55 teams from high schools in Qatar participated in the Qatar Youth Science Forum 2023

Cultivating Citizenship

Demonstrating its dedication to instilling moral principles and nurturing a sense of national identity, cultural heritage, and shared values among its learners, June saw QF launch a partnership to integrate values into school curricula, through citizenship education.  

Nibras is a new initiative by QF’s Education Development Institute and Wijdan Cultural Center that, across three years, aims to cultivate engaged and responsible citizens through a series of knowledge-sharing workshops, seminars, and programs. 

More Than a Game

And QF’s Qatar Genome Programme (QGP) teamed up with students from QF schools to create ‘Genome Heroes’ – a game-playing journey into the world of genomics and DNA. Featuring characters Dana and Khalid, the Arabic and English edutainment app allows young players to learn about genome science in a fun and interactive way.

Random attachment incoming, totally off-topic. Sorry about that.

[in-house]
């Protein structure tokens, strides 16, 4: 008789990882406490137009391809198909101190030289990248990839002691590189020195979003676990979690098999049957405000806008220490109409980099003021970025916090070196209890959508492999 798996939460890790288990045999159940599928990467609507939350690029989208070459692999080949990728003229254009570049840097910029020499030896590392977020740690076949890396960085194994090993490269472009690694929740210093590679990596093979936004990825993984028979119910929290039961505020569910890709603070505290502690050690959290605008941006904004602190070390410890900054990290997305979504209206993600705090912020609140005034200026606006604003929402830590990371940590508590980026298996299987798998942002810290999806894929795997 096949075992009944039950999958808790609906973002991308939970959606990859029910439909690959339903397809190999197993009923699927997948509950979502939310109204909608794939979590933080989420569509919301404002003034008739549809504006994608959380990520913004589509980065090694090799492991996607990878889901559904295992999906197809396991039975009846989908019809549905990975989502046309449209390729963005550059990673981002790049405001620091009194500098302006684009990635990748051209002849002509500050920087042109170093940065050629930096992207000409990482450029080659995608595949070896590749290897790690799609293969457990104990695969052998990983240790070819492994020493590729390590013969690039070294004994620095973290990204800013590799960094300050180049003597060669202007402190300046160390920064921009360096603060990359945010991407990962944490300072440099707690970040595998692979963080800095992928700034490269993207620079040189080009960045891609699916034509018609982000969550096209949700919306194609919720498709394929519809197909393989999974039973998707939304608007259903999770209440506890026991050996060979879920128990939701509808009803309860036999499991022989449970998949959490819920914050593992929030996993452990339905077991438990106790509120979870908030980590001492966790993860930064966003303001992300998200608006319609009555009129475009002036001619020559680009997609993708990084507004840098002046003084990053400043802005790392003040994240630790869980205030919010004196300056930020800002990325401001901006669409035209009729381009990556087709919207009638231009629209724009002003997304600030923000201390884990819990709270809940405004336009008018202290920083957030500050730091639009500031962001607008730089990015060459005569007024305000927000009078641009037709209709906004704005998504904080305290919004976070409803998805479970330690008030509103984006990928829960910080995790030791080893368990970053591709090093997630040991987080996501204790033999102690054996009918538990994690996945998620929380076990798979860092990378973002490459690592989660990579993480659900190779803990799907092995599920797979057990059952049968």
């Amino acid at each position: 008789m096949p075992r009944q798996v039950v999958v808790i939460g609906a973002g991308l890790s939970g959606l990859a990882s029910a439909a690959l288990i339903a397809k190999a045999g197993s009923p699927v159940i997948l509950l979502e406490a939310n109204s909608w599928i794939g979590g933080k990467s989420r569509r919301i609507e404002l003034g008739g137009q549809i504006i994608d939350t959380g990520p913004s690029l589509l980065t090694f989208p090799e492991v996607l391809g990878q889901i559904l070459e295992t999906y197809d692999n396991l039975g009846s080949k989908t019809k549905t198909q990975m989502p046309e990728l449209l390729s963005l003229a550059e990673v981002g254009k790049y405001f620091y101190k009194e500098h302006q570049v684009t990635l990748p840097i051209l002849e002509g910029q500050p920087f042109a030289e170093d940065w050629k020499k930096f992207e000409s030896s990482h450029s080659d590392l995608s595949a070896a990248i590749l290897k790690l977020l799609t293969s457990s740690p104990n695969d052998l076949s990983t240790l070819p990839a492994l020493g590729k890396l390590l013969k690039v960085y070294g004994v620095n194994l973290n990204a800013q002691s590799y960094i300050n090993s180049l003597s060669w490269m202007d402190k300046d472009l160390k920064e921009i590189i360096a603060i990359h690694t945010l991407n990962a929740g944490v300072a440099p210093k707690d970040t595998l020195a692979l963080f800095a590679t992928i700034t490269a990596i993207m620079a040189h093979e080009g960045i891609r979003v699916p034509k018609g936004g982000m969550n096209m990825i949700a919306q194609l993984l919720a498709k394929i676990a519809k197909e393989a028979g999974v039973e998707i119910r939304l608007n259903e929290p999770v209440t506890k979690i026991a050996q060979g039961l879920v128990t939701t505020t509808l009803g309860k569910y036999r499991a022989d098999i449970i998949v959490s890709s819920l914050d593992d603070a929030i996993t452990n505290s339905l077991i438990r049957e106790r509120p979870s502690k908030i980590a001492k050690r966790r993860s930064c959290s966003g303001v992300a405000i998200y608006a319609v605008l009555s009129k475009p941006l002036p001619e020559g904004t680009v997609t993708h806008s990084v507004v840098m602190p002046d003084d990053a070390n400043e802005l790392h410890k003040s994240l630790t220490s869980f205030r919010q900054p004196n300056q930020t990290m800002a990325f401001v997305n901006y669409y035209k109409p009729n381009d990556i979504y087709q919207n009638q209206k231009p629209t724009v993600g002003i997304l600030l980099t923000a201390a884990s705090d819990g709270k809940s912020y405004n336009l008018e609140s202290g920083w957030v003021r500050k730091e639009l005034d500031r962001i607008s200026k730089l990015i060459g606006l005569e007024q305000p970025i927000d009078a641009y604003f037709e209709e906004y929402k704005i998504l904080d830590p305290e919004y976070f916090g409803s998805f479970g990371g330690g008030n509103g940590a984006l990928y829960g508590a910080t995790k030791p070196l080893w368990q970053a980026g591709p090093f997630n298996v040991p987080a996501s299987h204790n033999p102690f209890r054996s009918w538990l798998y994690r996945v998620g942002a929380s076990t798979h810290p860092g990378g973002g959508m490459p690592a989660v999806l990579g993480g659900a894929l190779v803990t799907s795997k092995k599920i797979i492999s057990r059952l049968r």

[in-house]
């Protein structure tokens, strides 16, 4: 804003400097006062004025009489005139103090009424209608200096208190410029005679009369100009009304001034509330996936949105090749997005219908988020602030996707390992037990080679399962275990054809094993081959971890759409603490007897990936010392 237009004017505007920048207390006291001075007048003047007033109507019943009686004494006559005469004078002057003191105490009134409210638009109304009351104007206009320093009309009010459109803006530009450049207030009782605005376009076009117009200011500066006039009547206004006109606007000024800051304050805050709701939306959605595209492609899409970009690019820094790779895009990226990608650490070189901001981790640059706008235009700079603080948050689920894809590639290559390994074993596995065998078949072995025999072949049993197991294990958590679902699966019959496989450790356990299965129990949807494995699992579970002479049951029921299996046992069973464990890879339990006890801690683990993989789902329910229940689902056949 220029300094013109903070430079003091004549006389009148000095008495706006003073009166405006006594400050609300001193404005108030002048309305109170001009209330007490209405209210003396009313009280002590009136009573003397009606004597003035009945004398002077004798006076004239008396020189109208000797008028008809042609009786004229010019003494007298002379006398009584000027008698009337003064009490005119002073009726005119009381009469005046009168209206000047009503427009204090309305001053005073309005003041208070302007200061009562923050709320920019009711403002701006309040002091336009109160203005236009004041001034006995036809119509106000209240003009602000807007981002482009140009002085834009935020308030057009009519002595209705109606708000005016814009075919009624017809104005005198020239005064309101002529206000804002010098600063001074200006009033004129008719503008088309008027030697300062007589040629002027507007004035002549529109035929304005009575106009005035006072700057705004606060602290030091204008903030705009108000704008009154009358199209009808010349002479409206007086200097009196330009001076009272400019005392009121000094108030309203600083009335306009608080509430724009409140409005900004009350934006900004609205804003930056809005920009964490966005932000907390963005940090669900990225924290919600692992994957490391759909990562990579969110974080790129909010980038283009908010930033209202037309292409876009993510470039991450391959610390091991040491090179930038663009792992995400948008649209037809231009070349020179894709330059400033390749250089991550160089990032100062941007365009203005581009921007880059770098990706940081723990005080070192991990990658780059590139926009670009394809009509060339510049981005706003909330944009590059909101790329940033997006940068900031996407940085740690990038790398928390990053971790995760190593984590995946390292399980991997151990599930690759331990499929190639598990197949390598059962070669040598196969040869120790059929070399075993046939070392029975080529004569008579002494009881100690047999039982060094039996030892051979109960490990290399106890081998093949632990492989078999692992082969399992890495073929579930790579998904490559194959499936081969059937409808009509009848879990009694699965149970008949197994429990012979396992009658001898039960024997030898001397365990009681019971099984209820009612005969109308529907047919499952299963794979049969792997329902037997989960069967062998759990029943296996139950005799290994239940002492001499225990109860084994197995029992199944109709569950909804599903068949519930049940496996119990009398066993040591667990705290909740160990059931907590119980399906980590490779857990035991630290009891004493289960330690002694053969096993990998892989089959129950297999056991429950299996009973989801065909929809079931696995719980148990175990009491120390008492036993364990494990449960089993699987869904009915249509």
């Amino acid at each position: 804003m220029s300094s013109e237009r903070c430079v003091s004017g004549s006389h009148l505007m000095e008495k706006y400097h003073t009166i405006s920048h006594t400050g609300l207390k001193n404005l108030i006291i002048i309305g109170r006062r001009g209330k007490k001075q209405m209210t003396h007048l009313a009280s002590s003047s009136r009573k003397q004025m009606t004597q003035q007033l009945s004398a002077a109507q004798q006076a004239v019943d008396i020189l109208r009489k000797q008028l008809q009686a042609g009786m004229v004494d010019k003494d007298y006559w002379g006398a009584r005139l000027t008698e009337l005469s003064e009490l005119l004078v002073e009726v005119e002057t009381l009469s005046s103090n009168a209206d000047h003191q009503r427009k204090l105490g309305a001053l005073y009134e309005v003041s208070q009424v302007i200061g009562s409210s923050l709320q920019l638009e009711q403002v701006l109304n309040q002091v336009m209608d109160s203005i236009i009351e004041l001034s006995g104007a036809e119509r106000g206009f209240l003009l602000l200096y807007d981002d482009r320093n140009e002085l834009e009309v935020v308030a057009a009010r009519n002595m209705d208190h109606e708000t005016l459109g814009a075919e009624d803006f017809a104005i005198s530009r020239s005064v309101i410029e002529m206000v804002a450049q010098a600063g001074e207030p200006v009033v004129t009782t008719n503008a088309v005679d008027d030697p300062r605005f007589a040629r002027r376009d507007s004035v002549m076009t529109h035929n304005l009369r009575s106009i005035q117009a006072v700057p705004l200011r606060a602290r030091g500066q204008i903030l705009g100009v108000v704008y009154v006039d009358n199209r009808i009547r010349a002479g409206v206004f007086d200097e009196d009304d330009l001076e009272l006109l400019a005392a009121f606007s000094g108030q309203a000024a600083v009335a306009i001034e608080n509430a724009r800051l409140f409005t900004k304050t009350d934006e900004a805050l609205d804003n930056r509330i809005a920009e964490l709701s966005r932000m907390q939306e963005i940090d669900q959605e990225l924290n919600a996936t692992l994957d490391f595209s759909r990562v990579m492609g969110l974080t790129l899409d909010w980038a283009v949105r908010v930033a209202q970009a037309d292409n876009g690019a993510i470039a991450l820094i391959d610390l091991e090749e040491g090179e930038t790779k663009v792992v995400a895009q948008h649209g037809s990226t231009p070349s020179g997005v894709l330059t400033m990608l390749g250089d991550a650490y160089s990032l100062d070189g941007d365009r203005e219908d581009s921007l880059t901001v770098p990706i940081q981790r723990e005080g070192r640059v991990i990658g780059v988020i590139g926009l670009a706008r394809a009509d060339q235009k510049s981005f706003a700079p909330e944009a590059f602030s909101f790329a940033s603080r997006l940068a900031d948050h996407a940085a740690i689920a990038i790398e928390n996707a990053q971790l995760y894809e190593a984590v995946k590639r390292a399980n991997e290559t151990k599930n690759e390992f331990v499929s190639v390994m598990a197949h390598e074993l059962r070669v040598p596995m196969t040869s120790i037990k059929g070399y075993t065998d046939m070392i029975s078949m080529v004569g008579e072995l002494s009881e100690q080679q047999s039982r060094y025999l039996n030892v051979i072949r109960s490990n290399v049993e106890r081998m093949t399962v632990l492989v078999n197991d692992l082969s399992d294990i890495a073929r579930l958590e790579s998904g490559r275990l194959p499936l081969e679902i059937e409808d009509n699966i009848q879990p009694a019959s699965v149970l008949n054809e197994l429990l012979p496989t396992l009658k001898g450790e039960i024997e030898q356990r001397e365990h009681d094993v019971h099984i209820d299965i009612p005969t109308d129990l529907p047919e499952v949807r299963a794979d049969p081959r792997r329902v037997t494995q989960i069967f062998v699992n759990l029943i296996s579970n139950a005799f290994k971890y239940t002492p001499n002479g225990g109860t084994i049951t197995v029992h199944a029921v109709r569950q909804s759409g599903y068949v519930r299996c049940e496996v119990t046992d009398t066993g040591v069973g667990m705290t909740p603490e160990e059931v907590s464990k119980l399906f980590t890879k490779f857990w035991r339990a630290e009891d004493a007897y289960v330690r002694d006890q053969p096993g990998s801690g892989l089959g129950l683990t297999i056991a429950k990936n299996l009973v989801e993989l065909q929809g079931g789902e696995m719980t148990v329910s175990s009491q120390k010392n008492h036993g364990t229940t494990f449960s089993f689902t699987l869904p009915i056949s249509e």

“With over 400 million Arabic speakers across the world, and 25 countries where Arabic is the official language, it is a chance for all of them to understand the basics of genomics in their own language,” said QGP’s Genome Education Head, Dima Darwish. 

The launch of the Nibras program in schools serves as a resilient foundation for cultivating a collective social consciousness that will resonate through generations.

Dr. Jassim Al-Sultan
Director of Wijdan Cultural Center
Nibras extends across QF’s 13 schools, benefiting more than 7,000 students and 1,500 staff members

Awards and Advances

Accolades came the way of two medical researchers from QF in June as they claimed national and international honors.